In 1 Peter 2:2, the apostle Peter gives his audience, and all believers to whom it comes, this command:

” . . . as NEWBORN babes, LONG for the spiritual MILK [of the Word] which is without guile [or pure], THAT ye may GROW thereby UNTO SALVATION . . .”

We believers are to long for God’s Word as if we are newborn babies longing for our mother’s milk. Why? So that we will grow in our salvation, or become more like the Lord. Notice that this longing is required in order to grow in our Christlikeness.

Thus, it is imperative that we have a longing for God’s Word, and view it as our essential spiritual food. This requires us to daily long for God’s Word, and to satisfy that longing by listening to, reading, studying, and/or meditating upon God’s Word daily.

One of the best ways to do this is to follow a Bible reading plan, and I want to share one with you in this article.

I have followed a couple of Bible reading plans, such as the 1-year Old and New Testaments reading plan, and Professor Grant Horner’s Bible Reading System (which has you reading a passage from every major genre in the Bible). However, I ended up abandoning them both in relatively short periods of time.

I recently started a Bible reading plan that I have devised, and have found it to be the best for me. So, here’s what I do, and maybe it will appeal to you:

Element 1: Read short passages that are naturally segmented parts of the book.

The common element with all of the passages I read is that they are sections of Scripture that are separate thoughts, concepts, arguments, ideas, narratives, discourses, or topics that are naturally transitioned into and transitioned out of. The way I do this is by looking at the first sentence of every paragraph (the day before I read the section) to see if it’s the beginning of a new topic, event, action, or whatever. In other words, I try to see if it’s a different section of the book. If it is, then the paragraph(s) preceding it are the ones I’m going to read. If not, then I go on looking at the first sentences of each paragraph until I find one that begins a new section.

Why do I do this? First, because it’s easier to retain what I read, the smaller the section of Scripture is. Second, it’s easier to understand a little bit of Scripture at a time. Third, it’s easier to meditate upon, or think deeply about, a smaller passage of Scripture, than a larger passage of Scripture. Fourth, it’s not as overwhelming to apply the passage to your life, the less there is to apply to your life (because we need to put the Word into practice, not just read it). Finally, this practice makes it more likely that I’m going to be reading about just 1 main idea or theme in that particular passage of Scripture, rather than a bunch of big ideas or themes. This allows me to focus on thinking about that particular topic, and understand it more than I would if it wasn’t the only topic that I was reading about.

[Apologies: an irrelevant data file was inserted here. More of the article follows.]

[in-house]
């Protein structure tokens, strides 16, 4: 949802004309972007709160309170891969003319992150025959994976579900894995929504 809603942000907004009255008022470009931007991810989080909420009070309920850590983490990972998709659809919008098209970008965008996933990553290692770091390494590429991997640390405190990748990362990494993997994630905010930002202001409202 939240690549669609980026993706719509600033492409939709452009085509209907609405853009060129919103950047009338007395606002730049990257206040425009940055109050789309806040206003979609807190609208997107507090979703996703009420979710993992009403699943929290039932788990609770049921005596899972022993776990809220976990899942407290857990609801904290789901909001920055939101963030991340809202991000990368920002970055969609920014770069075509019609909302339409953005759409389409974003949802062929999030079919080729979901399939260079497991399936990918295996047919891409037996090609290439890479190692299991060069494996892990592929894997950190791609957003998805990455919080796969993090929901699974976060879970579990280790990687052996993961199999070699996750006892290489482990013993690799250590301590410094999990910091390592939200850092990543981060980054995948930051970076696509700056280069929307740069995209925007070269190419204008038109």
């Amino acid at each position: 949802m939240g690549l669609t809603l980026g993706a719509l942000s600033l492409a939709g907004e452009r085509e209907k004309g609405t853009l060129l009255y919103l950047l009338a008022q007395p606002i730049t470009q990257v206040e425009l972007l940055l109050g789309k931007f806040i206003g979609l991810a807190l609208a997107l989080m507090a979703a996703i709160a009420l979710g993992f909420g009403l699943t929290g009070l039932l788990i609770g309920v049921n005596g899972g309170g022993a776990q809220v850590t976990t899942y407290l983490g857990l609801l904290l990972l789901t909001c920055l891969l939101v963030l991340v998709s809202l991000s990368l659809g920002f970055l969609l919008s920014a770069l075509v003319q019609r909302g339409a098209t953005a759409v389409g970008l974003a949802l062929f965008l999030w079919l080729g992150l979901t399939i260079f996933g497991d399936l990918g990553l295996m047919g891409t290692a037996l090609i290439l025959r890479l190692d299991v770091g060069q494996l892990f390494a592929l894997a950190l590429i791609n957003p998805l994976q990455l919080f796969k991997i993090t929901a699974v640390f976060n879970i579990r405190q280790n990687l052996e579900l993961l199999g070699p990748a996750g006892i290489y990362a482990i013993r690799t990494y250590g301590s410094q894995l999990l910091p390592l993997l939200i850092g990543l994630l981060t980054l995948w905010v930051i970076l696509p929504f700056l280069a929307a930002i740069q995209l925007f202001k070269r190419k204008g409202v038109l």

Element 2: Read a short passage in the Old Testament daily, beginning with the Psalms, and then starting from Genesis.

The second thing that I did with this reading plan was determined to read a passage from the Old Testament every day. The apostle Paul gives the reason why in Romans 15:4:

“. . . whatsoever things were written aforetime [in earlier times] were written for our LEARNING, THAT through patience and through COMFORT [encouragement] OF THE SCRIPTURES we might have HOPE.”

The Scriptures Paul is referring to here are the Old Testament Scriptures, and he says that they were written for believers’ instruction, so that through patience and through their encouragement, we believers would have hope. Clearly, we need the Old Testament.

But why start with the Psalms? Again, the apostle Paul explains why in Colossians 3:16: